2. The people who fall for these scam designs, and their own self-imposed scam designs, who are honestly trying to build a perpetual motion machine and honestly think they have built a machine that runs forever.
You get a lot of failed designs, obviously.  Technically, you get all failed designs.

Wednesday, December 19, 2012

How to Prep for Doomsday: You Won't Need Guns or Food When You're Dead.

According to one poll, at least 10% of the international population thinks the world is going to end on the 21st/22nd of this month.

I can't understand why you'd think that, first of all.

The Mayan's had some good knowledge of the position and movements of stars in the sky, sure, and incredible considering how little they apparently knew about much else.  But they also didn't know that the planets moved around the sun in elliptic orbits.  Or what stars were.  Or that gravity was a thing.  Modern astronomers exceed their knowledge on how the planets and stars behave in the same way string theory exceeds doing addition on your fingers.

Saturday, December 15, 2012

Quick Thought After Seeing "The Hobbit"

I just saw the new Hobbit movie.

I liked it.  It was good and enjoyable and done very well.  The story was wonderful, the animation was wonderful, and most thankfully of all the hobbit protagonist was an actual masculine hero and not a mincing whiner crying all over himself for three solid hours.  You should go see it, too.  It's well worth the ticket price.

But then after you've seen it and gotten over how awesome it is, come back and I have to ask a question.

Thursday, December 13, 2012

The Ending that Would Have Made Harry Potter

I've spent a lot of time criticizing Harry Potter.  Just before the last book was movie-fied, I watched all of the movies on some HBO marathon special with my family, and spent the next several months abusing the series to anyone who would let me talk about it, for about as long as they'd let me talk about it.

I have recently finished reading all of the books (thereby eliminating that excuse for fans to ignore me), and my opinion of the books was elevated slightly.  It was.  The people who pestered me in to reading them have convinced me that Rowling put a good story together with good characters.

The books will obviously be around for a while, essentially owning their own table at Barnes and Noble, and may get inducted in to the Fantasy Hall of Fame with Tolkien and Lewis, and so no matter what I say the books are already a classic.  And no matter what I say, Rowling is the millionaire author with seven books and eight blockbuster movies, while I just have an internet connection.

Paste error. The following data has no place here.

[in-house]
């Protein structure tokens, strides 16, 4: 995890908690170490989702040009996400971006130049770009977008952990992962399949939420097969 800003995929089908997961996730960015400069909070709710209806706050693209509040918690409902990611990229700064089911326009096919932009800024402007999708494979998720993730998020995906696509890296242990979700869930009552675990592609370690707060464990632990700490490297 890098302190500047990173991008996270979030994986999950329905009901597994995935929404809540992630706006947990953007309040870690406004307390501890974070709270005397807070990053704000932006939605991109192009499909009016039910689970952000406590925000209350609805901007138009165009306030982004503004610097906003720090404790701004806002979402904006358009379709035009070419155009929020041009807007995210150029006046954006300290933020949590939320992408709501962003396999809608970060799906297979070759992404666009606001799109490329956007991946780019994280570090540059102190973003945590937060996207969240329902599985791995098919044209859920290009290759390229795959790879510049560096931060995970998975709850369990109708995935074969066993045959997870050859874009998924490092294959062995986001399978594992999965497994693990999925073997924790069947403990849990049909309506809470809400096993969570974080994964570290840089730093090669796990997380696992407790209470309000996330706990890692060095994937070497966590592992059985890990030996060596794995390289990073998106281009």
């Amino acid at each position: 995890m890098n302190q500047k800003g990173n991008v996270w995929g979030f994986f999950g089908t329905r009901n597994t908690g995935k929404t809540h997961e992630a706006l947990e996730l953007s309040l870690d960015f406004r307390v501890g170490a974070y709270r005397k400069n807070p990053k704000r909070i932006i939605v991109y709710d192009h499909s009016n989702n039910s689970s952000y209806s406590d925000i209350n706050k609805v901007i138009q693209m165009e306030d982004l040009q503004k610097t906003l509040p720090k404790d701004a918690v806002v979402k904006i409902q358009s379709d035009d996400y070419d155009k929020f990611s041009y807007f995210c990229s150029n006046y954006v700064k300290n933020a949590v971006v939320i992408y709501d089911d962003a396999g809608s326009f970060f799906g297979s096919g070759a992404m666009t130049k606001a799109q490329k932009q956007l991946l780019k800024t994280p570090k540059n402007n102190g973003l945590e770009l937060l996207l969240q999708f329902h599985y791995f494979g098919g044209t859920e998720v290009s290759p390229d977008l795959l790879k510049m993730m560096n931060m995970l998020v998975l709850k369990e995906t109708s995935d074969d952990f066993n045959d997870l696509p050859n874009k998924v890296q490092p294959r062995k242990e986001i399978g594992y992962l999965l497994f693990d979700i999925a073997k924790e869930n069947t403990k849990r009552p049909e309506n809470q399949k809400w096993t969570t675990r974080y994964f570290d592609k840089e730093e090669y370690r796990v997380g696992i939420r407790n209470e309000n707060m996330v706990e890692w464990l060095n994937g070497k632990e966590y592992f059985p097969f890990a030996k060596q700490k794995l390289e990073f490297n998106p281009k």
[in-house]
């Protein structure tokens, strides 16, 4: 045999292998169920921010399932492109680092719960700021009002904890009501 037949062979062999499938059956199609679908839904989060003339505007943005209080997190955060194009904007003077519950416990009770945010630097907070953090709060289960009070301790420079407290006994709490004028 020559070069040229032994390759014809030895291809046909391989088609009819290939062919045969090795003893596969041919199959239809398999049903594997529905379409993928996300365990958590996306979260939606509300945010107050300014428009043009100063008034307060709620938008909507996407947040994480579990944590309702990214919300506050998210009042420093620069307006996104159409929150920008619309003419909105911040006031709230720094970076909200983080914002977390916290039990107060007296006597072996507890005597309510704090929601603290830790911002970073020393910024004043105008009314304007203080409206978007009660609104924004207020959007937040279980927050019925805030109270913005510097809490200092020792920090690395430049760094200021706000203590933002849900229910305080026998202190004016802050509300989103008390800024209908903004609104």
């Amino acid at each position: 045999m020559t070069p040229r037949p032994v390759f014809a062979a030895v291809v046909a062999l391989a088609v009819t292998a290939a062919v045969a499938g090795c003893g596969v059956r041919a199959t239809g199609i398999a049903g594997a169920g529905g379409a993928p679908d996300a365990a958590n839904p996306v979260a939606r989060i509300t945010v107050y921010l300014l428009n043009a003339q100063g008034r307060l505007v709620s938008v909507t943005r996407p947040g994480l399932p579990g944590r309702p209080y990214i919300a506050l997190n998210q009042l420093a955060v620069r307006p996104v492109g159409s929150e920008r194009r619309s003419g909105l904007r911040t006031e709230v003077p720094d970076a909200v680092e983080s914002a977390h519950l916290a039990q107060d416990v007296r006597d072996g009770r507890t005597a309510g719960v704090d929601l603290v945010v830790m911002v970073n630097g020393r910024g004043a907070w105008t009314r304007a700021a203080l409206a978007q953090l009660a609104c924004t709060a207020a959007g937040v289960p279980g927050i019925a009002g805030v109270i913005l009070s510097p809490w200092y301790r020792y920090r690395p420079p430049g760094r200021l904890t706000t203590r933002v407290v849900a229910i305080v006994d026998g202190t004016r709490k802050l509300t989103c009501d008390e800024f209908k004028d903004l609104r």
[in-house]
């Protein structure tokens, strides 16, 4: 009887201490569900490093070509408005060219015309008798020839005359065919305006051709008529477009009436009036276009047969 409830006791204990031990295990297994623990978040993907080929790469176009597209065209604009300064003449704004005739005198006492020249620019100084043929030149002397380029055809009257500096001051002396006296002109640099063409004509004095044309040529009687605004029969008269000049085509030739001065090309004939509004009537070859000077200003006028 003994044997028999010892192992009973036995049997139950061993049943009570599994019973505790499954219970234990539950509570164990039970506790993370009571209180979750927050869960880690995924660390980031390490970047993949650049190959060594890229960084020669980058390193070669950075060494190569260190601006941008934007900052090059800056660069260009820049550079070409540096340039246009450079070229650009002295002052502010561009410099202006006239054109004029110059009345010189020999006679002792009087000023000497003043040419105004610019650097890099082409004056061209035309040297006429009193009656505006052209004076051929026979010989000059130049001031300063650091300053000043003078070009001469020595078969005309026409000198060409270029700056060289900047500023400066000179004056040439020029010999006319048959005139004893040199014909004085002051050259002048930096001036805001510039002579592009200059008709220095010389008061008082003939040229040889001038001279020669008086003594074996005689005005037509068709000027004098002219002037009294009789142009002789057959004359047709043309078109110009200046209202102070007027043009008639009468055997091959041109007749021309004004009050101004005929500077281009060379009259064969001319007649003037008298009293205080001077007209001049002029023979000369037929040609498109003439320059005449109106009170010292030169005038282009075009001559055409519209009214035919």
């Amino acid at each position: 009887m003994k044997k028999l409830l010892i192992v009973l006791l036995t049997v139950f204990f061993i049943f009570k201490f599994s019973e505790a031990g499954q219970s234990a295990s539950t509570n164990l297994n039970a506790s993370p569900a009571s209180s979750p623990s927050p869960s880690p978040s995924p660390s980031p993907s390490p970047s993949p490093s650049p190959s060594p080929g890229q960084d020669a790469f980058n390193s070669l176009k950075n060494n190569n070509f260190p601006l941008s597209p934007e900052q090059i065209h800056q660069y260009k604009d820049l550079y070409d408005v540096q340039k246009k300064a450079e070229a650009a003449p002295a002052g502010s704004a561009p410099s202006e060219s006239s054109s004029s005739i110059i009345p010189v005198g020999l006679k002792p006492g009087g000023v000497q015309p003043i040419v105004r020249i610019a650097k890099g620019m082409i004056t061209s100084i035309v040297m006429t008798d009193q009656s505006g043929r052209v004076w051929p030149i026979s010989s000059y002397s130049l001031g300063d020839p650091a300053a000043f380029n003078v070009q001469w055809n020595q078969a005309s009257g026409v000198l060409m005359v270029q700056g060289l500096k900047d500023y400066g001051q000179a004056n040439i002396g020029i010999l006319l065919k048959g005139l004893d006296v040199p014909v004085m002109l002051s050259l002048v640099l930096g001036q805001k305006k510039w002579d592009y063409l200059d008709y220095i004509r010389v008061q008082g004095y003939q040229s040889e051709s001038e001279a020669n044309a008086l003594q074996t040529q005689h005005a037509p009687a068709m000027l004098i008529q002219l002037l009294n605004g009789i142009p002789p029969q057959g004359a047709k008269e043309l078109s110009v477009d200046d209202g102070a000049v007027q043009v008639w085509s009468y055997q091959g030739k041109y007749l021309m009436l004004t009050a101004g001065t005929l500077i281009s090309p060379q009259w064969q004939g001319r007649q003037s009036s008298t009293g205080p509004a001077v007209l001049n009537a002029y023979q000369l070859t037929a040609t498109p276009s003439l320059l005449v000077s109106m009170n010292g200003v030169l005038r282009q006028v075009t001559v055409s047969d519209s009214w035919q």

But I think she really dropped the ball in the last book.

The ending we got was, basically, the ending that everyone would have expected from the very first chapter of the first book; it's the ending we would have expected from only the knowledge that it was about a prophesied chosen one and a powerful Evil Wizard set on destroying the world - no further details needed.  Spoiler alert: the prophesied chosen one wins.

Which obviously isn't bad.  I like the archetypes in fantasy fiction, otherwise I wouldn't read it.  I like "orphan farmboy runs away on adventure, becomes knight, kills dragon, rescues princess, rinse, repeat."  I would not get tired of it, and that's precisely the point of these archetypal stories.

But I think Rowling had the opportunity to do something completely, stunningly mind-blowing with the ending to her seven-book series that would have made even me swear by the series.

Sunday, December 9, 2012

Leggings Are Not Pants

Did you know that leggings are undergarments?  Here's an easy test to determine if your legging-inclusive outfit is appropriate or not:

1) Replace your leggings with panties.
2) Would you feel comfortable wearing this in public?
3) If no, then don't wear it with leggings, either.

Pretty simple, really.

Wednesday, December 5, 2012

My Explanation for All Injuries

I have a small cut on my hand.  A friend asked how I got it.  This was my explanation.